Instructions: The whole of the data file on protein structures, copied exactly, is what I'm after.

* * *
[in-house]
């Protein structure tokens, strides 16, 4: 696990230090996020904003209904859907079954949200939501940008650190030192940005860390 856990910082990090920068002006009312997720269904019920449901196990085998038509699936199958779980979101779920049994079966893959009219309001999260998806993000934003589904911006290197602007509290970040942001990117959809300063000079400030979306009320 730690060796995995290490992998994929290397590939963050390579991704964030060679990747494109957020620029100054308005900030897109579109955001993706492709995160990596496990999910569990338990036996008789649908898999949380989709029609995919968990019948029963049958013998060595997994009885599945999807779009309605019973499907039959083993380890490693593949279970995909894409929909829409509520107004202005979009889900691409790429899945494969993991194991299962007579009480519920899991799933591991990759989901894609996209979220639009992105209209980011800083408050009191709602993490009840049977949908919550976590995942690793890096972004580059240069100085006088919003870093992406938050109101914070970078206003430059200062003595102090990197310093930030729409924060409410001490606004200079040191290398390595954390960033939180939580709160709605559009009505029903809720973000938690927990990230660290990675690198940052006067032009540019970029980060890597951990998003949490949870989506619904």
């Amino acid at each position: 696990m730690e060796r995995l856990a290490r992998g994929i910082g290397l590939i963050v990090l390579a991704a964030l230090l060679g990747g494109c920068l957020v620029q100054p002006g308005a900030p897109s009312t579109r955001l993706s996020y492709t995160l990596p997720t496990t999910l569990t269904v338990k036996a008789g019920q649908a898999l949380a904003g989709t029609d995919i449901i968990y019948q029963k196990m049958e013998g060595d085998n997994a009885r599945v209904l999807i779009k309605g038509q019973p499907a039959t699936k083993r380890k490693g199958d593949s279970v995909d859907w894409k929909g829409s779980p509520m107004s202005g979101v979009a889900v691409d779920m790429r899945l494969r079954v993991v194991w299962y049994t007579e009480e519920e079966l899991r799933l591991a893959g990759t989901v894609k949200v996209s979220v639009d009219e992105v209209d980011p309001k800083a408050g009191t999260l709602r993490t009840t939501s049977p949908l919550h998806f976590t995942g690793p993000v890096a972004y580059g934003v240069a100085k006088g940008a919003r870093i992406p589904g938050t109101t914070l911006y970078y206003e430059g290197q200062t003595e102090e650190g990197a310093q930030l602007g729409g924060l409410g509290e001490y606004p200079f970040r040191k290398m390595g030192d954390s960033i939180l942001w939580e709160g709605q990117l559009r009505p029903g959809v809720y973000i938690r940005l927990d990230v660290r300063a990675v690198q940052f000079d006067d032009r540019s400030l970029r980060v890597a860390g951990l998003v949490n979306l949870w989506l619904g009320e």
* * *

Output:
[in-house]
């Protein structure tokens, strides 16, 4: 696990230090996020904003209904859907079954949200939501940008650190030192940005860390 856990910082990090920068002006009312997720269904019920449901196990085998038509699936199958779980979101779920049994079966893959009219309001999260998806993000934003589904911006290197602007509290970040942001990117959809300063000079400030979306009320 730690060796995995290490992998994929290397590939963050390579991704964030060679990747494109957020620029100054308005900030897109579109955001993706492709995160990596496990999910569990338990036996008789649908898999949380989709029609995919968990019948029963049958013998060595997994009885599945999807779009309605019973499907039959083993380890490693593949279970995909894409929909829409509520107004202005979009889900691409790429899945494969993991194991299962007579009480519920899991799933591991990759989901894609996209979220639009992105209209980011800083408050009191709602993490009840049977949908919550976590995942690793890096972004580059240069100085006088919003870093992406938050109101914070970078206003430059200062003595102090990197310093930030729409924060409410001490606004200079040191290398390595954390960033939180939580709160709605559009009505029903809720973000938690927990990230660290990675690198940052006067032009540019970029980060890597951990998003949490949870989506619904």
């Amino acid at each position: 696990m730690e060796r995995l856990a290490r992998g994929i910082g290397l590939i963050v990090l390579a991704a964030l230090l060679g990747g494109c920068l957020v620029q100054p002006g308005a900030p897109s009312t579109r955001l993706s996020y492709t995160l990596p997720t496990t999910l569990t269904v338990k036996a008789g019920q649908a898999l949380a904003g989709t029609d995919i449901i968990y019948q029963k196990m049958e013998g060595d085998n997994a009885r599945v209904l999807i779009k309605g038509q019973p499907a039959t699936k083993r380890k490693g199958d593949s279970v995909d859907w894409k929909g829409s779980p509520m107004s202005g979101v979009a889900v691409d779920m790429r899945l494969r079954v993991v194991w299962y049994t007579e009480e519920e079966l899991r799933l591991a893959g990759t989901v894609k949200v996209s979220v639009d009219e992105v209209d980011p309001k800083a408050g009191t999260l709602r993490t009840t939501s049977p949908l919550h998806f976590t995942g690793p993000v890096a972004y580059g934003v240069a100085k006088g940008a919003r870093i992406p589904g938050t109101t914070l911006y970078y206003e430059g290197q200062t003595e102090e650190g990197a310093q930030l602007g729409g924060l409410g509290e001490y606004p200079f970040r040191k290398m390595g030192d954390s960033i939180l942001w939580e709160g709605q990117l559009r009505p029903g959809v809720y973000i938690r940005l927990d990230v660290r300063a990675v690198q940052f000079d006067d032009r540019s400030l970029r980060v890597a860390g951990l998003v949490n979306l949870w989506l619904g009320e």